Despite Google's claims to the contrary, though, older Wear devices seem to work just fine - reports are coming in for the Moto 360 and LG G Watch also working with the iPhone application just fine.

 

Linked by Thom Holwerda on Sat 29th Aug 2015 14:44 UTC
Apple

Some very smart people I've been talking to suggest that, by building a platform, Apple is generating leverage that it can use to great effect in these negotiations. A mid-market breakout box offering is one thing, but a huge, rumbling platform with an upward trajectory of living-room dominating apps and third-party content is another beast. If, obviously if, Apple is successful with the Apple TV, it could be in a position to dominate content in a way that no other 'smart' TV platform has before it.

If Apple did indeed 'delay' the Apple TV from being released at WWDC, then it probably had a reason. And, if my sources are correct, that reason could well be polish, polish, polish. The experience of using it is said to blow away the types of junky smart TV interfaces we've had to deal with so far. This is the first real Apple TV product.

If you see another annoying settopbox, they blew it.

 

Written by Thom Holwerda on Thu 27th Aug 2015 23:18 UTC
Windows This hit the news yesterday.

Microsoft released Windows 10 four weeks ago today, and now the company is providing a fresh update on its upgrade figures. 14 million machines had been upgraded to Windows 10 within 24 hours of the operating system release last month, and that figure has now risen to more than 75 million in just four weeks.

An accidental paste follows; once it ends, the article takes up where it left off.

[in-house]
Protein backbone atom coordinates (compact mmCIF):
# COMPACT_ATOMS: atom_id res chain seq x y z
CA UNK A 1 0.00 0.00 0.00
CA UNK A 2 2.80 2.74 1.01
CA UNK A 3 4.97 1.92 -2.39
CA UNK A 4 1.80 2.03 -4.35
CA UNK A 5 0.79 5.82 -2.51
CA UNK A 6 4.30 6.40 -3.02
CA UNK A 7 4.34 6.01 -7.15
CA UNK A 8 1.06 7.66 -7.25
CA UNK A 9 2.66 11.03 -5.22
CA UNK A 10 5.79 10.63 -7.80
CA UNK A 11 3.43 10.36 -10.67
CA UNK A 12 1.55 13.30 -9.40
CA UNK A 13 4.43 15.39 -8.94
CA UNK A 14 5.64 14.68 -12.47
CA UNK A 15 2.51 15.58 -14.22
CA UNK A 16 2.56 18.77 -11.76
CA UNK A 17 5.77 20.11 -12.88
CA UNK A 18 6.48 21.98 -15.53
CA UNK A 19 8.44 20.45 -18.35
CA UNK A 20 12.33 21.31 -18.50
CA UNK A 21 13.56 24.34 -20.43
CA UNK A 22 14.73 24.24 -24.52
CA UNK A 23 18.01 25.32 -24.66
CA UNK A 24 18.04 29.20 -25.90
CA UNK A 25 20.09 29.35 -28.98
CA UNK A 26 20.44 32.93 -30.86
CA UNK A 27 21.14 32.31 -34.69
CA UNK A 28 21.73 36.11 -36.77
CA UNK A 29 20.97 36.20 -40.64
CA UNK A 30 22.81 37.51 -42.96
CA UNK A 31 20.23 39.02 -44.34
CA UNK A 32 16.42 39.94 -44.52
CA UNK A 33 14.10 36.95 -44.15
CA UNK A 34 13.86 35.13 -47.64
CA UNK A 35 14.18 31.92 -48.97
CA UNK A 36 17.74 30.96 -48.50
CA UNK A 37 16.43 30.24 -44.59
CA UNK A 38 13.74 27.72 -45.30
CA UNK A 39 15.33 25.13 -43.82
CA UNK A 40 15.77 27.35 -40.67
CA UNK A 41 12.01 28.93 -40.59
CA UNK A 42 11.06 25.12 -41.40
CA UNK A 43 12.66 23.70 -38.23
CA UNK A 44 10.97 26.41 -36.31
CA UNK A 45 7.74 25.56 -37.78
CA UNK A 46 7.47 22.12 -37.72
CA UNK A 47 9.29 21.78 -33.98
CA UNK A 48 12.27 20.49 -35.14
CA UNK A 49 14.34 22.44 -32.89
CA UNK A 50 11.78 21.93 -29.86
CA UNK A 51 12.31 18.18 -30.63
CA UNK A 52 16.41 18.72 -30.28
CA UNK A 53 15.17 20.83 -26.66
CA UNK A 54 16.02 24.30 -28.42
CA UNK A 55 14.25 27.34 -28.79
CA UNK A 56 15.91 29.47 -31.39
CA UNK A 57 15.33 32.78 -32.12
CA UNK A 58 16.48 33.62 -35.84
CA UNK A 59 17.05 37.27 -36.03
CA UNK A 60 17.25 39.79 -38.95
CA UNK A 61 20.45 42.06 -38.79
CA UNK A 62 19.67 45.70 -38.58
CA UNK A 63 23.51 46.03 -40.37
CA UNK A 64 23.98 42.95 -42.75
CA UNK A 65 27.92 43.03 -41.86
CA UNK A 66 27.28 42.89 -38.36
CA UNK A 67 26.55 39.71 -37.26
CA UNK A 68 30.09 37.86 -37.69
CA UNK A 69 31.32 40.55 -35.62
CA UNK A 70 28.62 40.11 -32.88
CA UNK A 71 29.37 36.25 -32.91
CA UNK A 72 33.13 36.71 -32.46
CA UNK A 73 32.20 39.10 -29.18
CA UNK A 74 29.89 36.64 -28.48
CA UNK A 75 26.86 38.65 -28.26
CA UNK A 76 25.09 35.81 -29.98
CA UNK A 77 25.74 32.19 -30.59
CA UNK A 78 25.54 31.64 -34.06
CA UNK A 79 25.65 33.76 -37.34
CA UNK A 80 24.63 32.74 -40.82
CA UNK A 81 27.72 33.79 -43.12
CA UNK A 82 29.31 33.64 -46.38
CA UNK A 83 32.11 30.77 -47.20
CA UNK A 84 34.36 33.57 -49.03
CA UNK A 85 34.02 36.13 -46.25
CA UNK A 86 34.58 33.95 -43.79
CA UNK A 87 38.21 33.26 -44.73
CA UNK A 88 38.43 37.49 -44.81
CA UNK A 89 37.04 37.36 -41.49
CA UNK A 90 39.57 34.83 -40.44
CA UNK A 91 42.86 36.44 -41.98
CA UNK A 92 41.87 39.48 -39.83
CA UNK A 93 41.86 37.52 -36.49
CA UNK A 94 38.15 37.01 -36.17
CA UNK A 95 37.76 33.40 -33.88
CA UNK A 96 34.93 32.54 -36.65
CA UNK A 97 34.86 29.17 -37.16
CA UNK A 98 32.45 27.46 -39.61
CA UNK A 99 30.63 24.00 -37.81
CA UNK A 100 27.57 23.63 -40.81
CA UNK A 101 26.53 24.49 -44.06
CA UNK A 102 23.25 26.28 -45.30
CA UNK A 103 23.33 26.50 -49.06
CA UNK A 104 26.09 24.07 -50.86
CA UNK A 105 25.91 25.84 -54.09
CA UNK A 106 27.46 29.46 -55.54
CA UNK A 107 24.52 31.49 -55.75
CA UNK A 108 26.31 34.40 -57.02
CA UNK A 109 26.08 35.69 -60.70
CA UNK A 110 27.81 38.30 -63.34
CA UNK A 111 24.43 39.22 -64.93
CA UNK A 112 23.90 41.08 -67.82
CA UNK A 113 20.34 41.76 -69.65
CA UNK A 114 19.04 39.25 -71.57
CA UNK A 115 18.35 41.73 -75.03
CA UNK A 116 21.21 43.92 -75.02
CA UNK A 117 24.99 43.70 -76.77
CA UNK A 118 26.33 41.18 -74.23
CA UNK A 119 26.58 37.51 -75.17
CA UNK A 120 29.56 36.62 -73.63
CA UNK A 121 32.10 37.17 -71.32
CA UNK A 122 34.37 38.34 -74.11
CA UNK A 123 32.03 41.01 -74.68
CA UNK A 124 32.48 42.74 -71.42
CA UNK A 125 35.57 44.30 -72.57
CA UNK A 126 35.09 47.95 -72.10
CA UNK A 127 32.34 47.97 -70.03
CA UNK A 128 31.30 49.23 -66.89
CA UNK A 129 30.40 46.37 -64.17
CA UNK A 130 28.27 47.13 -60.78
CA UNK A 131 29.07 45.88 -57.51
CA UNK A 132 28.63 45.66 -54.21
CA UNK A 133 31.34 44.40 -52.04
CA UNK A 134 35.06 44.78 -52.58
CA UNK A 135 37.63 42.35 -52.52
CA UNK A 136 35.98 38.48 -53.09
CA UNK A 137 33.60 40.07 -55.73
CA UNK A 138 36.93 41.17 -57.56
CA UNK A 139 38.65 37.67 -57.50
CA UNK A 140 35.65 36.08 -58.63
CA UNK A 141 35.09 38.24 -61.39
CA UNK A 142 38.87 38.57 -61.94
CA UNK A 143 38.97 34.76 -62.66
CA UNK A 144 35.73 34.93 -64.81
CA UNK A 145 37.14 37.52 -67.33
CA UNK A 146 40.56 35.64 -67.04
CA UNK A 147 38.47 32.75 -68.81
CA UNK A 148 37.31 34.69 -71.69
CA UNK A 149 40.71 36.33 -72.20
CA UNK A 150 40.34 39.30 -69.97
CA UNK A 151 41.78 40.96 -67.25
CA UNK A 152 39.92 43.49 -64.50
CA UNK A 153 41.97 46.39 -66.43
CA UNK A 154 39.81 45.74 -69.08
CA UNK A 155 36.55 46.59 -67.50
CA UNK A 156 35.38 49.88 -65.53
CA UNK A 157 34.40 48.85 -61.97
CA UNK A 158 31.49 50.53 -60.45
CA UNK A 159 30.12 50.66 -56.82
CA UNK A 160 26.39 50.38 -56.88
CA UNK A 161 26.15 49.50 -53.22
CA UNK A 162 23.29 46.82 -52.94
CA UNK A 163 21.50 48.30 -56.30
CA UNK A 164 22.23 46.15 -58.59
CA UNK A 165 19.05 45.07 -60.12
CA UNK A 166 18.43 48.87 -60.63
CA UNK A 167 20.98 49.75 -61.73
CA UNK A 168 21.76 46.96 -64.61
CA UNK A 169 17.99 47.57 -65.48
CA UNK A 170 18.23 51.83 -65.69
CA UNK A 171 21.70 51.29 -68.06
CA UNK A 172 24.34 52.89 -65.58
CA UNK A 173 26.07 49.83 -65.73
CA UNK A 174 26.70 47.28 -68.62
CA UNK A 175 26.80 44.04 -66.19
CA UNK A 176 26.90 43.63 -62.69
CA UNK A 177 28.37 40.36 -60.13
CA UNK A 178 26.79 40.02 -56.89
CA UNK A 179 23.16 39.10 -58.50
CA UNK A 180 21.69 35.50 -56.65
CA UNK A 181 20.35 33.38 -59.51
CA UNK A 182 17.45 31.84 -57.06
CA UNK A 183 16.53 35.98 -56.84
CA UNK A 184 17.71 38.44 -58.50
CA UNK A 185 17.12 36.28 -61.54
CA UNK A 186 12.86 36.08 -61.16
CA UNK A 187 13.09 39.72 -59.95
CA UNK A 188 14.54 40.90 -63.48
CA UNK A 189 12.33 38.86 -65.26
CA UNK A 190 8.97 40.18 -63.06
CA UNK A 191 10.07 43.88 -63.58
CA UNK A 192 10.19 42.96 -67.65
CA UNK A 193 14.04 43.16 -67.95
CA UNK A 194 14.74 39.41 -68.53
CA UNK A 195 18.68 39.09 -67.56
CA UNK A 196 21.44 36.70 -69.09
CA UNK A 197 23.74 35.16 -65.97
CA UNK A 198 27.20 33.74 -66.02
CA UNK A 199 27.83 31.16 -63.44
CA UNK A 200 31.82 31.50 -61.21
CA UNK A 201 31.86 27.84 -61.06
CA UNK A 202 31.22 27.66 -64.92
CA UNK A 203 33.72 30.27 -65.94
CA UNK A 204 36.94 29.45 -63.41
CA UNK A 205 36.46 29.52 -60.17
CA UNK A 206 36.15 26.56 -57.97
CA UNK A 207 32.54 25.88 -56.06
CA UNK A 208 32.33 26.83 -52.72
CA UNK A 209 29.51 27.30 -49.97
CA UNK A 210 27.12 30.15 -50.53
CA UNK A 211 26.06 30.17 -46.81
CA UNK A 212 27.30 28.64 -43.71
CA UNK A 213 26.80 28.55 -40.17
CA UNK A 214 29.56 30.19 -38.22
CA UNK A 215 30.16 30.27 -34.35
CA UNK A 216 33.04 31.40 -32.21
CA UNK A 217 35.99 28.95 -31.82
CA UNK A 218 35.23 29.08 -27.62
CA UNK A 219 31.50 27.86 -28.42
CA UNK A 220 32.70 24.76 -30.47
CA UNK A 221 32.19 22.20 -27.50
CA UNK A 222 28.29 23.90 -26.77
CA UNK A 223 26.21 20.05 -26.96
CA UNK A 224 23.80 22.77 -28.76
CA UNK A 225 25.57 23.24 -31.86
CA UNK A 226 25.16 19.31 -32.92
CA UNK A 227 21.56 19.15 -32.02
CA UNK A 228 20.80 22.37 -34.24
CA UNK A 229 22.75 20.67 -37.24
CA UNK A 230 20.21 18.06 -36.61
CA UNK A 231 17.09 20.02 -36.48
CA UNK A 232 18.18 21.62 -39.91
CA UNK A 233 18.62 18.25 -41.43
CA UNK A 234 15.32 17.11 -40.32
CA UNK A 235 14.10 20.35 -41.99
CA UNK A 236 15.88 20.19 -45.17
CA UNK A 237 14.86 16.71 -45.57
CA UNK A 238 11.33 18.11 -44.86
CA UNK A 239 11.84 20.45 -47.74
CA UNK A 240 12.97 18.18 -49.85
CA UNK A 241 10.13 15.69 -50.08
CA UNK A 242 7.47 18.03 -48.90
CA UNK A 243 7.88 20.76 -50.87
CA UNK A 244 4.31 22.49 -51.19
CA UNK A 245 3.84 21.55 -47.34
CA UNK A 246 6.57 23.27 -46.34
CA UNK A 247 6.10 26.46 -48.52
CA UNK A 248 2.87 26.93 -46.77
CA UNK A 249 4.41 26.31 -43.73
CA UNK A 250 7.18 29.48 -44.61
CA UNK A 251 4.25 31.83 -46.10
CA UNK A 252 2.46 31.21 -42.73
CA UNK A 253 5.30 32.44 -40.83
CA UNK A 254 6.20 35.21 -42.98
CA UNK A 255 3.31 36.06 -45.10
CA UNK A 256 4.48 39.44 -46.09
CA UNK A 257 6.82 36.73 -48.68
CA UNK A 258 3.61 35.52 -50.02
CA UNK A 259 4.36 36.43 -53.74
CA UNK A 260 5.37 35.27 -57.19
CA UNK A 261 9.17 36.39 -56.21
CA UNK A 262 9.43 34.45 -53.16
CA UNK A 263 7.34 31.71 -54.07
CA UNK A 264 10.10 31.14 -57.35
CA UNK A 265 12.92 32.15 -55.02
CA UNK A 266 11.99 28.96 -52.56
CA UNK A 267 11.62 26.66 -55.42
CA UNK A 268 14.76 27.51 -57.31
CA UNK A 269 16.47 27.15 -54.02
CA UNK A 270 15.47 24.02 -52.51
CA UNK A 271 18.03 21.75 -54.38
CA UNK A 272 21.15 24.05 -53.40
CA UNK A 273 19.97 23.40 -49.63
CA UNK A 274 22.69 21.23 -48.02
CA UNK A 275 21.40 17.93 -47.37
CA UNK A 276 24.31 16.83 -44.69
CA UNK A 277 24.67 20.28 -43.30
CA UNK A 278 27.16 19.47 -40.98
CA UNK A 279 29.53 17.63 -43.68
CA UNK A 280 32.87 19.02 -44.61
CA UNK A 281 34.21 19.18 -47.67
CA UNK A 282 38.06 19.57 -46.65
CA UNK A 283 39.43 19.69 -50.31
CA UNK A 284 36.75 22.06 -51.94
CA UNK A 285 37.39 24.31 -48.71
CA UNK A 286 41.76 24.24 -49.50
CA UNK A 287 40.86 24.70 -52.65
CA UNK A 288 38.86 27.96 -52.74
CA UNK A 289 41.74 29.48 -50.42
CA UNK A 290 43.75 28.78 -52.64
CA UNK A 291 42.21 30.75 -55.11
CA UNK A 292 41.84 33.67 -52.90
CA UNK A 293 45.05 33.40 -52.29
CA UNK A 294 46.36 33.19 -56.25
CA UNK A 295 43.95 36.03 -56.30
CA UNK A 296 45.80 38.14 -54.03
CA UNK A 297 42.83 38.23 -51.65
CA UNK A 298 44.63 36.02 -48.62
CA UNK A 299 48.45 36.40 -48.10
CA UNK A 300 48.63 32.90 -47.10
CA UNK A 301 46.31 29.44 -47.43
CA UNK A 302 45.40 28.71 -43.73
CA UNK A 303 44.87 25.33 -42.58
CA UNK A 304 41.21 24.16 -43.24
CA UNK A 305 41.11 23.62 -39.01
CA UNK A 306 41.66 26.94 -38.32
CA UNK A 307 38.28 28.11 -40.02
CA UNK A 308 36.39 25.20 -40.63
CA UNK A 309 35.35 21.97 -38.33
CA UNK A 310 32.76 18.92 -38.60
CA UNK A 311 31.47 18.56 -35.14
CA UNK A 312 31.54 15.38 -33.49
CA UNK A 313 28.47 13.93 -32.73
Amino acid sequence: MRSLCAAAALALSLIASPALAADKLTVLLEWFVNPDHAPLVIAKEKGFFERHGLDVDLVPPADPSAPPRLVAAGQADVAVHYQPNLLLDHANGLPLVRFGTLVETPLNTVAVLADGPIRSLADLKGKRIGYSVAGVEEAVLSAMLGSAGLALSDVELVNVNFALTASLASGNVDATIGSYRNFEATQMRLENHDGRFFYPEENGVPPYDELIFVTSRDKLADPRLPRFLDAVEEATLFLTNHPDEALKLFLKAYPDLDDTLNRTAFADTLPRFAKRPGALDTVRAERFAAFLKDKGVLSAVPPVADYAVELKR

As somebody who uses Windows every day, and who upgraded to Windows 10 a few weeks before it was released, let me make a statement about all the positive Windows 10 reviews that not everyone is going to like. There are only two reasons Windows 10 is getting positive reviews. First, because it's free. This one's a given. Second, and more importantly: Windows 10 is getting positive reviews because none of the reviewers have forced themselves to use nothing but Metro applications.

Here's the cold and harsh truth as I see it: despite all the promises, Metro applications are still complete and utter garbage. Let me explain why.

 

Linked by Thom Holwerda on Thu 27th Aug 2015 17:28 UTC
Google

While Google remains committed to industry-wide adoption of HTTPS, there isn't always full compliance on third party ad networks and custom creative code served via our systems. To ensure ads continue to serve on iOS9 devices for developers transitioning to HTTPS, the recommended short term fix is to add an exception that allows HTTP requests to succeed and non-secure content to load successfully.

Confirmed: Google wants me to switch to iOS.

Disgusting.

 

Linked by David Adams on Thu 27th Aug 2015 00:48 UTC